Title: No Place Like Home
Author: Caroline Overington
Publisher: Random House Australia
Read: August 29 - 30, 2013
From bestselling author and award-winning journalist Caroline Overington comes another thought-provoking and heart-rending story, that reaches from the heart of Bondi to a small village in Tanzania.Shortly after 9.30 in the morning, a young man walks into Surf City, Bondis newest shopping complex. Hes wearing a dark grey hoodie and a bomb around his neck.Just a few minutes later he is locked in a shop on the upper floor. And trapped with him are four innocent bystanders. For police chaplain Paul Doherty, called to the scene by Senior Sergeant Boehm, its a story that will end as tragically as it began. For this is clearly no ordinary siege. The boy, known as Ali Khan, seems as frightened as his hostages and has yet to utter a single word.The seconds tick by for the five in the shop: Mitchell, the talented schoolboy; Mouse, the shop assistant; Kimmi, the nail-bar technician; and Roger Callaghan, the real estate agent whose reason for being in Bondi that day is far from innocent. And of course theres Ali Khan. Is he the embodiment of evil, as the villagers in his Tanzanian birthplace believe? Or just an innocent boy, betrayed at every turn, who just wants a place to call home?
When police chaplain Paul Doherty is called to the scene of a “siege” at Bondi Beach’s most prestigious shopping mall, he is expecting the worst. A young man has apparently entered the building earlier that morning with an explosive device strapped around his body, and is now holed up with four hostages in a lingerie shop on the second floor, whilst police are frantically evacuating the building and trying to establish the perpetrator’s identity and motives. As the story unfolds, things are not as straightforward as they initially seemed – who really is the mysterious Ali Khan, and what does he want? Why does he look as frightened as his “hostages”, and resist all efforts by police to make contact?
As the rest of the novel unfolds through Paul’s interviews with each of the hostages after the incident, the true story behind the siege is slowly uncovered – a story of such unspeakable suffering and despair that it will challenge even Paul’s strongest beliefs.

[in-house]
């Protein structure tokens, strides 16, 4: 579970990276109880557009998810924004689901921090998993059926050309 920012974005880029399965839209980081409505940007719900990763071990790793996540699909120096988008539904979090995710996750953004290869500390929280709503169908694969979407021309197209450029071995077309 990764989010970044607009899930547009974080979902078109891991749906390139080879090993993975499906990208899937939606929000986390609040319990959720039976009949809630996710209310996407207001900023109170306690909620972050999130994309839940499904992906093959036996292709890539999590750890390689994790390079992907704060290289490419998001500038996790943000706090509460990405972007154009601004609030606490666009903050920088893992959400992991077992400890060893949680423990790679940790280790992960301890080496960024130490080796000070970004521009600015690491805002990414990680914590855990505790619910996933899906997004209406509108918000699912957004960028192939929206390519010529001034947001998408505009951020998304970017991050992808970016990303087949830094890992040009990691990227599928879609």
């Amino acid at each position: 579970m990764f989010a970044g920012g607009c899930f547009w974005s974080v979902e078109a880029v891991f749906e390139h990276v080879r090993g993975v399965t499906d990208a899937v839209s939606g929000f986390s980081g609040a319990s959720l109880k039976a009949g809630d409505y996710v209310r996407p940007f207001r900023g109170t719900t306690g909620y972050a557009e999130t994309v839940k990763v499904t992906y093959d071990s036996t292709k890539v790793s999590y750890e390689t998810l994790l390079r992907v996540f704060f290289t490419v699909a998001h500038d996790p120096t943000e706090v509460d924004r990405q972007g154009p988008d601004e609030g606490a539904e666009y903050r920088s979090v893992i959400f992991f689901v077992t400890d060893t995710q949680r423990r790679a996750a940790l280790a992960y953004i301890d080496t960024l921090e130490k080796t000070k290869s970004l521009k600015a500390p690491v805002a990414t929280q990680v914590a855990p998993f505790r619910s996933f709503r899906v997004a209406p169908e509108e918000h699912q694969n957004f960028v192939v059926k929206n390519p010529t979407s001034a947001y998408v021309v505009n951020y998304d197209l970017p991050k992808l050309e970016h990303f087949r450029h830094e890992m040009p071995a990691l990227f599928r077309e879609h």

After having read a spate of highly praised but ultimately disappointing novels recently, No Place Like Home was like a breath of fresh air - it did not take long to draw me into the storyline and keep me turning the pages! Overington’s journalist background becomes obvious in her character development and her intimate knowledge of a hot topic which continues to steal the headlines in Australian news today – the issue of “boat people”, illegal immigrants and refugees alike, and their fates in detention centres and being subject to different and often highly contested political strategies.
I thought that Overington’s choice of protagonist was extremely clever. Making Paul a chaplain, and a man whose fate compels him to regard each person without prejudice and malice, allowed the author to explore this highly controversial topic from various viewpoints. Whilst Overington’s empathy for asylum seekers is evident, she is not afraid to uncover several different aspects of the issue, highlighting the inherent problems of various “solutions”, which ultimately lead to Ali Khan’s tragic fate. I loved the way each character’s background story forms a thread in the novel, converging in the “coincidence” of each of the innocent bystanders being present in the lingerie shop at the same time. As their motives and actions are slowly unveiled, the reader is challenged to ponder where the real evil lies, and whose actions are responsible for the final tragic outcome. Slowly, page by page, the focus shifts from the initially perceived evil to a completely unexpected villain.
Overington’s latest novel offers one of the more original plots I have read in a while. Her writing is casual and refreshing, almost like a laid-back yarn around the campfire, its ease belying the controversial topics it exposes so effortlessly. Once I picked up the book, I did not want to put it down. And whilst the overall feeling it leaves behind is one of sadness, its topic has stayed with me and comes to mind whenever the issue of boat people is being raised – at this time, so close to the election, these occasions are too numerous to count. This reason alone compels me to recommend Overington’s novel to everyone who has set ideas and opinions about the topic – if only to give food for thought and invite a fresh perspective in the face of a fierce media campaign.
In summary, I thoroughly enjoyed Overington’s latest novel and will make sure to look up some of her previous work.
Thank you to Netgalley and the publisher for providing me with a free electronic copy of this book in exchange for an honest review. Please note that the final published copy may vary from the one I reviewed.